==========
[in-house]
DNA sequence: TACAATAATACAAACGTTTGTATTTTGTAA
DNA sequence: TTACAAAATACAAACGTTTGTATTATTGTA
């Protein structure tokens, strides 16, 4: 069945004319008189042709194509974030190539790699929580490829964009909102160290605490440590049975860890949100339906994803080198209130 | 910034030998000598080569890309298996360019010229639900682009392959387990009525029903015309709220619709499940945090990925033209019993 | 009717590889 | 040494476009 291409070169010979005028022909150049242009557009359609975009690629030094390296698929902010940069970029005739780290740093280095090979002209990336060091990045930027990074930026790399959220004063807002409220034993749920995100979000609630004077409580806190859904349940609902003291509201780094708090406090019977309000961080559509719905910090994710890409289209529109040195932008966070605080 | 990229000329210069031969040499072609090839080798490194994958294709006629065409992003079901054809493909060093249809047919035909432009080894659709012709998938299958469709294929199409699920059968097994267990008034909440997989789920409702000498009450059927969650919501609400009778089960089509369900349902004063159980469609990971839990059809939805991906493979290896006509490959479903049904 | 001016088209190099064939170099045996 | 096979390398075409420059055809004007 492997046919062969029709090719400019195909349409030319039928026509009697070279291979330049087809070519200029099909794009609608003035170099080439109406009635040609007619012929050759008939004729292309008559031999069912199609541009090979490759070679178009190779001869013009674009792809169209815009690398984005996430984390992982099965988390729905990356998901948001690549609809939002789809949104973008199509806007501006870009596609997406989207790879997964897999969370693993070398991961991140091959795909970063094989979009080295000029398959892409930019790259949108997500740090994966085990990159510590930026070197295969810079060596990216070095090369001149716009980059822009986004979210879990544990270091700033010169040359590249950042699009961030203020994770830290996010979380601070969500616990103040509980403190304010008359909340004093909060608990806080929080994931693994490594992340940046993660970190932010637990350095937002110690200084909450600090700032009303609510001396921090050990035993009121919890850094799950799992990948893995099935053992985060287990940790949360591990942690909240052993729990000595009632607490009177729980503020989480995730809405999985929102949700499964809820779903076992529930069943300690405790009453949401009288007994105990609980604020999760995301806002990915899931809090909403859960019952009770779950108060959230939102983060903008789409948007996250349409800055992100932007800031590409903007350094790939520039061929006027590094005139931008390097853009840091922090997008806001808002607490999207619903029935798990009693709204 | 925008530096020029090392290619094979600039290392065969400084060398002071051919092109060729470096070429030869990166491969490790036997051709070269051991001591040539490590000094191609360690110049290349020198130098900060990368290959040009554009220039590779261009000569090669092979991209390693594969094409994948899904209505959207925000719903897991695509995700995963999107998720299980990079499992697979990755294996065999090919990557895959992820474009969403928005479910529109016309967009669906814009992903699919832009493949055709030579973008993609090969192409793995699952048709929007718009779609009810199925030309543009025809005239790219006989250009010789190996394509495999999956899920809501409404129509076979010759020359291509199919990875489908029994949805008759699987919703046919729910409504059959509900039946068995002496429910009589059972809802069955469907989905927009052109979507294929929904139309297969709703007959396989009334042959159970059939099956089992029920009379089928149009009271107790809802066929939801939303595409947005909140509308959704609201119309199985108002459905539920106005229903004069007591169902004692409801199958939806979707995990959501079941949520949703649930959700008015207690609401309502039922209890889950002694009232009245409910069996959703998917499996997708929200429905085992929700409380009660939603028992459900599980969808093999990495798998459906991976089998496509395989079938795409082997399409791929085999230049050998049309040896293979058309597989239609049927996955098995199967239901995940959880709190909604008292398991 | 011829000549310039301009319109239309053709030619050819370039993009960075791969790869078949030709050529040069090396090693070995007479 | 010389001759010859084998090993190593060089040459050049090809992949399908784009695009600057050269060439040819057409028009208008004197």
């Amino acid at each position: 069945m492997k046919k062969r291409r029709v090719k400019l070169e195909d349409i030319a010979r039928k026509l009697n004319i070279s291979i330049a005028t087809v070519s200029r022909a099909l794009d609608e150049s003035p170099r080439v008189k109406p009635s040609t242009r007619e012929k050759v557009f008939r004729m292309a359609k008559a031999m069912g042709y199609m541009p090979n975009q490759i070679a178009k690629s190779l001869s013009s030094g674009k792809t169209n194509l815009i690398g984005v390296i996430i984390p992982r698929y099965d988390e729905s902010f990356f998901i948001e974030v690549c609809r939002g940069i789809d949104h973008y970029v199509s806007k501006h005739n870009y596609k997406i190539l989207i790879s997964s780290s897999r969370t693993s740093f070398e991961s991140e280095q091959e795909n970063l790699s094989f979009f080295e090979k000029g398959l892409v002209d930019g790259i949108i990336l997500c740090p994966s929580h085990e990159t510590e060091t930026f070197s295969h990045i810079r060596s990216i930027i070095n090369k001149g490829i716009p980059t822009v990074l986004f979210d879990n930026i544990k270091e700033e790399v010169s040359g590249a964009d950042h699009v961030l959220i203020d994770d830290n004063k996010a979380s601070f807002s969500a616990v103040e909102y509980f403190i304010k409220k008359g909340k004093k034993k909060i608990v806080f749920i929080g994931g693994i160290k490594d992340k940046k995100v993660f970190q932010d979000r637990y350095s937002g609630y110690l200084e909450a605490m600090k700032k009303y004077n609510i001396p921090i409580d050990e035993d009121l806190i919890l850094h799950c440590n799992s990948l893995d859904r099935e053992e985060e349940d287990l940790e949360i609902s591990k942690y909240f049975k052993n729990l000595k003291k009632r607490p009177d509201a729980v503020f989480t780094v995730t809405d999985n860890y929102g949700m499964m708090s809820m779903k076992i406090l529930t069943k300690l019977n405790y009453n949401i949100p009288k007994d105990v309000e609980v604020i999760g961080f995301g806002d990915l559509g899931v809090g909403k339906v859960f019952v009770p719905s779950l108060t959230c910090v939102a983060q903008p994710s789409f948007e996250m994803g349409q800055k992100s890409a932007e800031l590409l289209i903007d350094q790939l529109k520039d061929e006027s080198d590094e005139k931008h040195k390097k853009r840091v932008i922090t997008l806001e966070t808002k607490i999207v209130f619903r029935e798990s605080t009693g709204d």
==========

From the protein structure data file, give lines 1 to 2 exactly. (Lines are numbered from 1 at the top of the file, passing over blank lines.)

[in-house]
DNA sequence: TACAATAATACAAACGTTTGTATTTTGTAA